Mrs Exeter: One hell of a stylish lady

Today I am going to introduce you tone of my favourite fictional characters, Mrs Exeter. Anyone who has read Vogue magazines from the 50s may recognise this name, but who was Mrs Exeter and what did she do for fashion?
Mrs Exeter helped bring the older woman to the forefront of fashion in the 1950s. The character first appeared in 1949  ‘Approaching 60, Mrs. Exeter doesn’t look a day younger, a fact she accepts with perfect good-humour and reasonableness’ she confesses to a 33-inch
waist, disappearing eyebrows, and a yellowing complexion as well as her rheumatism!”
 Initially the character was an illustration by Audrey Lewis, it wasn’t until 1952 that photographs of the character actually appeared. The original Mrs Exeter was played by a Mrs Eastley who was a similar age to the character of Mrs Exeter. Mrs Eastley had lived a similar late Victorian upbringing as the character, where values such as poise and elegance were key and a woman was nothing without good posture. It is interesting also how slim the character was in the first photographic representations (33in waist, no way, more like 23in). It wasn’t until 1954 that the person most associated with Mrs Exeter, Margot Smyly, began to play her. Interestingly Margot Smyly was only in her thirties when she began to represent her. Vogue still suggested that Mrs Exeter was in her sixties, despite the younger model being used. If I were a model I don’t know how happy I would feel about representing a character 30 years older than myself!
The 1950s were one of the few periods in fashion when an older woman could look chic and at the height of fashion without looking overdone. The styles of the 1950s (full skirts, etc) could be quite forgiving for the older woman, and it was a period where many young girls were dressing almost to look like their mothers. This had a lot to do with Dior’s own ideal image of a woman: his mother. Mrs Exter came to be the epitome of this older yet still impeccably stylish woman.
As a character Mrs Exter helped to show that fashion was appropriate for all ages, and featured regularly in “Clothes with no age-tag” It is interesting that in these features it is often Mrs Exeter who looks more comfortable in the clothes rather than the younger woman.
Mrs Exeter continued to appear in Vogue until the 1960s. Towards the end veering from a lady in her 60s to one who was only at middle age. It was mostly due to the changing fashions and an increasing focusing on youth fashions the character ceased to appear.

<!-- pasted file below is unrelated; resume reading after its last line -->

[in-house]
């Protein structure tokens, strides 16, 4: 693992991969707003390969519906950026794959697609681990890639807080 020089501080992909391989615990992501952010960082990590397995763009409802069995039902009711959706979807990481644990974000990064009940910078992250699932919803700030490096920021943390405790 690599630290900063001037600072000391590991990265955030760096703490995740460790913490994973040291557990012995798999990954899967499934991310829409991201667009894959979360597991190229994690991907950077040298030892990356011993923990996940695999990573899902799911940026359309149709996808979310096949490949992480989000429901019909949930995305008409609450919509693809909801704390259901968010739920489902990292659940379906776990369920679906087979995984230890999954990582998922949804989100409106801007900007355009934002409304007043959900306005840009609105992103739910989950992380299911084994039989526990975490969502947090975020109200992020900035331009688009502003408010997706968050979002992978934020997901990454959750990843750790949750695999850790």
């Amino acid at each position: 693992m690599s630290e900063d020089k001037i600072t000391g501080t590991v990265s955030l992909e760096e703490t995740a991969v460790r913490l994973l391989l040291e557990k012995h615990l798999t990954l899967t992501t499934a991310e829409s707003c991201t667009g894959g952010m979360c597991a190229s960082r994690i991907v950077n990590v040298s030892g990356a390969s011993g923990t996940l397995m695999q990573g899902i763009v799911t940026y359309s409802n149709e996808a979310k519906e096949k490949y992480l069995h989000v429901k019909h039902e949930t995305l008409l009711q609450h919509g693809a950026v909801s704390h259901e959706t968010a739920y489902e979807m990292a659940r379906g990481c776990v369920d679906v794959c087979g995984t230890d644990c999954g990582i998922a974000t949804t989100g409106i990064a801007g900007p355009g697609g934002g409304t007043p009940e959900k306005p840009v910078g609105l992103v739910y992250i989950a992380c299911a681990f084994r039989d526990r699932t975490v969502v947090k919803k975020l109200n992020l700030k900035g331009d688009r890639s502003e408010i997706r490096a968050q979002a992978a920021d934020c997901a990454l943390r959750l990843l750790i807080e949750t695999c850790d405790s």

I wish that this idea of the older model was still seen in magazines and the like (I am a big fan of Twiggy in the now finished M&S adverts as cheesy as they were). Most representations of the older woman in fashion seem to be done in a “look how novel and politically correct we are being” manner, which simply isn’t necessary. Mrs Exeter was a very popular character and demonstrates why the 50s were such a great period of fashion, clothes to suit any age group. I think she is a great person to look to when more mature ladies now are thinking about wearing vintage clothing, the 50s styles definitely look great on women of any age!

(Mrs Exeter looking particularly youthful!)
I only wish I had more pictures to show, I only have a few copies of 50s Vogue and she does not feature in any of them!

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3 thoughts on “Mrs Exeter: One hell of a stylish lady

  1. Any older models in magazines these days are either airbrushed and/or botoxed to within an inch of their lives, yet most of them are only 40+. An older woman is only featured if she looks young enough, and that can only be achieved with help.I shall have a look in some of my issues and see if I can find some more pics of Mrs Exeter, and whilst I'm at it, I'll look for Horrockses ads too!

  2. Thank you Liz for such very interesting and informative post. I've just looked through my March 1953 Vogue but sadly no sign of Mrs Exeter. Lots of nice adverts though. In fact 100 pages of them until the contents page, so not much different than today in being top heavy with them. I the models in ads and editorial all look quite 'old' by today's standards. But more to do with they way they were styled as you say. Everyone longed to look all grown up and sophisticated. Even the 'young' styles are shown on a model looking to be in her late 30s by today's standards. Same with celebs and film stars of the day. What a pity that we have now veered in totally the other direction with fashion being portrayed by and aimed at, the impossibly young and beautiful courtesy of almost deformed models and air-brushing. No wonder we all love to gawp at the paparazzi snaps showing celebs in real life in their off-guard moments. Once these same people would have looked as good off the page or screen as on it, just as would many ordinary housewives and office or factory workers when out in public. Such a loss of feminine dignity and self-confidence in 50 years.

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